Researchers believe using small nets to extract blood clots from patients’ brains may be a feasible alternatives to drugs in the future, BBC News reported.
When people suffer strokes, clots block blood vessels and starve parts of the brain of vital oxygen, which can lead to various symptoms, including paralysis and loss of speech. Current methods to treat stroke involve using either clot-busting drugs, which must be administered within the first few hours, or pulling the clot out with a coil passed up through the groin.
The new method, on the other hand, uses a tiny wire cage instead of a coil, according to the BBC. The cage pushes the clot against the walls of the artery and traps it in the wires. Doctors then can pull the clot back out of the groin.
In a clinical trial of 113 patients, 58 percent of those treated with the cage had good brain function after three months, compared to 33 percent treated with the coil. A separate study of 178 patients showed those treated with the cage had nearly double the chance of living independently after treatment.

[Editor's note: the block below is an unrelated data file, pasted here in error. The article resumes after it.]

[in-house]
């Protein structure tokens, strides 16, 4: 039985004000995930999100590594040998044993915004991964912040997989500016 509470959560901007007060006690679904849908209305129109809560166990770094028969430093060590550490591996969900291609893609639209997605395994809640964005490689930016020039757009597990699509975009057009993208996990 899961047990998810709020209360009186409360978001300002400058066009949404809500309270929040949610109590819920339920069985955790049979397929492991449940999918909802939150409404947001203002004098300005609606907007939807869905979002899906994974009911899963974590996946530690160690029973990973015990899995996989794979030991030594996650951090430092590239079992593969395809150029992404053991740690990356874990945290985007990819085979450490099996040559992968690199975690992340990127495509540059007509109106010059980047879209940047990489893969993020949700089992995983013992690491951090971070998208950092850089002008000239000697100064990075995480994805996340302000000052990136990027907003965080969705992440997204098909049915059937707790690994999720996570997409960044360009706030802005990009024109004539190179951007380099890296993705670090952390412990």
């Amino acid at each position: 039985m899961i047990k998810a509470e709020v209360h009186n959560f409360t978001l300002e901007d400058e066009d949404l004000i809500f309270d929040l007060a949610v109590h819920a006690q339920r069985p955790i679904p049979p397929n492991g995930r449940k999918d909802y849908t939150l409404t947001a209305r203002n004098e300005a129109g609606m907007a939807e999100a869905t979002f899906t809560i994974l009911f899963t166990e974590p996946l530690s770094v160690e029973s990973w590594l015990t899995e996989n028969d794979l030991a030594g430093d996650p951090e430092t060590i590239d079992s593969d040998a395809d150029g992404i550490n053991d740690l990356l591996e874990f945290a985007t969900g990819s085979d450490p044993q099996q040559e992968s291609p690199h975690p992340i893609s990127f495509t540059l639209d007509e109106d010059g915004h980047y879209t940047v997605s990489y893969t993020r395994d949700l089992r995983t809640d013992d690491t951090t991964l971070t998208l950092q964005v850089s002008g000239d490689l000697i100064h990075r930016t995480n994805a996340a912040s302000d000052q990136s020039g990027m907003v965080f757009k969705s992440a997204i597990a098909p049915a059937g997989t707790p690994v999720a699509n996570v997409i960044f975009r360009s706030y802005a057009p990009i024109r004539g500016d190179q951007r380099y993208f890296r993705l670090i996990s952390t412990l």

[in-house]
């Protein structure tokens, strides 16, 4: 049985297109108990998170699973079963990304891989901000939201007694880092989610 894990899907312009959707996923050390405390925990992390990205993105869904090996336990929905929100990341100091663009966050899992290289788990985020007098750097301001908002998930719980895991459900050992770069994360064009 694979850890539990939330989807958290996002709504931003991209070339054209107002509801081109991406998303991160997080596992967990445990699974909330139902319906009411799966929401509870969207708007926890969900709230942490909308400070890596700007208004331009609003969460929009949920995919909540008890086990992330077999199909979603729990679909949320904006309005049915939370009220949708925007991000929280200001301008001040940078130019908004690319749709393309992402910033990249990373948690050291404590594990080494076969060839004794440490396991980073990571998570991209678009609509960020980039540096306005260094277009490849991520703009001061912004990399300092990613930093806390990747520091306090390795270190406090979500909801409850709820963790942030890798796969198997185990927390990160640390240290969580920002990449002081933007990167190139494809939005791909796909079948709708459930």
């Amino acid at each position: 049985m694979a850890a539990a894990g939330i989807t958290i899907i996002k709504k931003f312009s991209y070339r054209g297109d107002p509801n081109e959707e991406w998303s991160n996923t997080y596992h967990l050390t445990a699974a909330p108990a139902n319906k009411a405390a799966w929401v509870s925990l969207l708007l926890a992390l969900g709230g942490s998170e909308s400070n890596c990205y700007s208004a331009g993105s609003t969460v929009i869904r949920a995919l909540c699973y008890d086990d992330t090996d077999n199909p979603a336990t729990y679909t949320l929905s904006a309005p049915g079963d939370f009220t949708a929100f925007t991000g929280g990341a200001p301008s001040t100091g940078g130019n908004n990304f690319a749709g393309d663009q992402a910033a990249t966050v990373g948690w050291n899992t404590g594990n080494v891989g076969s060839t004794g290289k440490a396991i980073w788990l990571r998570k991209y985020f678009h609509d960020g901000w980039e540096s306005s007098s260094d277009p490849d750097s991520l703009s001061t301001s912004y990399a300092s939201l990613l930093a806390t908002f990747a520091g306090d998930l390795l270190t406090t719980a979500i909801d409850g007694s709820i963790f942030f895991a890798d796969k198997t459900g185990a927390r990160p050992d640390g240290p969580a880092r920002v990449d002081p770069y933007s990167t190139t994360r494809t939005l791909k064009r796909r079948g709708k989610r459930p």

In the future, the cage method may be used as alternative to clot-busting drugs, if the drugs fail or cannot be used, Professor Jeffrey Saver from the University of California, Los Angeles, told the BBC.
"Clot-busting drugs only partially reopen 40 percent of large blocked arteries,” Saver said. “These devices partially reopen 70 to 90 percent of large blocked arteries. Second, these devices can be used in patients in whom it is not safe to give 'clot busting' drugs, such as patients taking anticoagulant medications, patients who had recent surgery, and patients who are between 4.5 to eight hours after stroke onset."
The Stroke Association told the BBC they were “very excited about this potential new treatment.”